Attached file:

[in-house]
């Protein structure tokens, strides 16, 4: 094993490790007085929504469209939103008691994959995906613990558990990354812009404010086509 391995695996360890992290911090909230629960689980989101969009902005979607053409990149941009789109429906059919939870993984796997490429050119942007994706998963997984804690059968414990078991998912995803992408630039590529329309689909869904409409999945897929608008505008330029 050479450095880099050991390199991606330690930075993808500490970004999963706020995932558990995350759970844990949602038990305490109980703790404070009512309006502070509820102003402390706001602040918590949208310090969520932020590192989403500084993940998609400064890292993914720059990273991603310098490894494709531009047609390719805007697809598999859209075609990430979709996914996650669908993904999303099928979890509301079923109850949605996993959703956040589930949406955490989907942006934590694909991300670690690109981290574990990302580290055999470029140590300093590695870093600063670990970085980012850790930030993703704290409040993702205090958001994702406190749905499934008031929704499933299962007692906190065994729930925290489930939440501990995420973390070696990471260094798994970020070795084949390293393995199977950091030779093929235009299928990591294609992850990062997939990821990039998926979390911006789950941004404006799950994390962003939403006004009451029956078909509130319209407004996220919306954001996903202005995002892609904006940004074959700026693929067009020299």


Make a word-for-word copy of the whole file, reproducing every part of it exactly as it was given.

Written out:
[in-house]
């Protein structure tokens, strides 16, 4: 094993490790007085929504469209939103008691994959995906613990558990990354812009404010086509 391995695996360890992290911090909230629960689980989101969009902005979607053409990149941009789109429906059919939870993984796997490429050119942007994706998963997984804690059968414990078991998912995803992408630039590529329309689909869904409409999945897929608008505008330029 050479450095880099050991390199991606330690930075993808500490970004999963706020995932558990995350759970844990949602038990305490109980703790404070009512309006502070509820102003402390706001602040918590949208310090969520932020590192989403500084993940998609400064890292993914720059990273991603310098490894494709531009047609390719805007697809598999859209075609990430979709996914996650669908993904999303099928979890509301079923109850949605996993959703956040589930949406955490989907942006934590694909991300670690690109981290574990990302580290055999470029140590300093590695870093600063670990970085980012850790930030993703704290409040993702205090958001994702406190749905499934008031929704499933299962007692906190065994729930925290489930939440501990995420973390070696990471260094798994970020070795084949390293393995199977950091030779093929235009299928990591294609992850990062997939990821990039998926979390911006789950941004404006799950994390962003939403006004009451029956078909509130319209407004996220919306954001996903202005995002892609904006940004074959700026693929067009020299």